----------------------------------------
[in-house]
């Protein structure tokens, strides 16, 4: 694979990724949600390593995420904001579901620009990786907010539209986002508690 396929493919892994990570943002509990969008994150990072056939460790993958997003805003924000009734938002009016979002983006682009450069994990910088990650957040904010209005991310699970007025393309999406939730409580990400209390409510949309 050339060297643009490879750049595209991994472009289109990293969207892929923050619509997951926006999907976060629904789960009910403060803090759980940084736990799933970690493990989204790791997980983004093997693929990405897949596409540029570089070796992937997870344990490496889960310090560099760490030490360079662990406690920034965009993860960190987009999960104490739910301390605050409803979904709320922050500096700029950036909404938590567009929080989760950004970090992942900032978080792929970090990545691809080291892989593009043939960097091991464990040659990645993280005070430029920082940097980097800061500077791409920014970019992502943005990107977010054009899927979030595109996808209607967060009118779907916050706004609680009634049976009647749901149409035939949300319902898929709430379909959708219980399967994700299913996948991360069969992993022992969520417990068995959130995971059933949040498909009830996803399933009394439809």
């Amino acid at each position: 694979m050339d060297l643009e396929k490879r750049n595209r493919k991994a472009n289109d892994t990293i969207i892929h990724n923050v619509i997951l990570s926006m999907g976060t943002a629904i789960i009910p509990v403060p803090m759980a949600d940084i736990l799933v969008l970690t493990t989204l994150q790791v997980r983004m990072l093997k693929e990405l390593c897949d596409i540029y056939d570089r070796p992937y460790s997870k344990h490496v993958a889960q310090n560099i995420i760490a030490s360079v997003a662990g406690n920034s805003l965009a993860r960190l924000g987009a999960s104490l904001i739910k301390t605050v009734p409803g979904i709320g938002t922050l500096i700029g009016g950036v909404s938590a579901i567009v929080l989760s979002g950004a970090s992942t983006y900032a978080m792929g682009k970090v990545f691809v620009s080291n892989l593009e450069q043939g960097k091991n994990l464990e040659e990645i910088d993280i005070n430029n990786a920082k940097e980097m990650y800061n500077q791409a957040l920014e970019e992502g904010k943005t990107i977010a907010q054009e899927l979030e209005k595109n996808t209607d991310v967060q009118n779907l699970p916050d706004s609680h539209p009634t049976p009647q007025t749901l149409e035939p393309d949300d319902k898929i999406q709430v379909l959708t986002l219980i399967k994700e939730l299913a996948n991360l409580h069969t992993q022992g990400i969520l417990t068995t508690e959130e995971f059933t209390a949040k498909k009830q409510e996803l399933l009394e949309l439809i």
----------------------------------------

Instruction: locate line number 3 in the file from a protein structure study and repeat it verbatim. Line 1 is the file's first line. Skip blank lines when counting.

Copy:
């Amino acid at each position: 694979m050339d060297l643009e396929k490879r750049n595209r493919k991994a472009n289109d892994t990293i969207i892929h990724n923050v619509i997951l990570s926006m999907g976060t943002a629904i789960i009910p509990v403060p803090m759980a949600d940084i736990l799933v969008l970690t493990t989204l994150q790791v997980r983004m990072l093997k693929e990405l390593c897949d596409i540029y056939d570089r070796p992937y460790s997870k344990h490496v993958a889960q310090n560099i995420i760490a030490s360079v997003a662990g406690n920034s805003l965009a993860r960190l924000g987009a999960s104490l904001i739910k301390t605050v009734p409803g979904i709320g938002t922050l500096i700029g009016g950036v909404s938590a579901i567009v929080l989760s979002g950004a970090s992942t983006y900032a978080m792929g682009k970090v990545f691809v620009s080291n892989l593009e450069q043939g960097k091991n994990l464990e040659e990645i910088d993280i005070n430029n990786a920082k940097e980097m990650y800061n500077q791409a957040l920014e970019e992502g904010k943005t990107i977010a907010q054009e899927l979030e209005k595109n996808t209607d991310v967060q009118n779907l699970p916050d706004s609680h539209p009634t049976p009647q007025t749901l149409e035939p393309d949300d319902k898929i999406q709430v379909l959708t986002l219980i399967k994700e939730l299913a996948n991360l409580h069969t992993q022992g990400i969520l417990t068995t508690e959130e995971f059933t209390a949040k498909k009830q409510e996803l399933l009394e949309l439809i």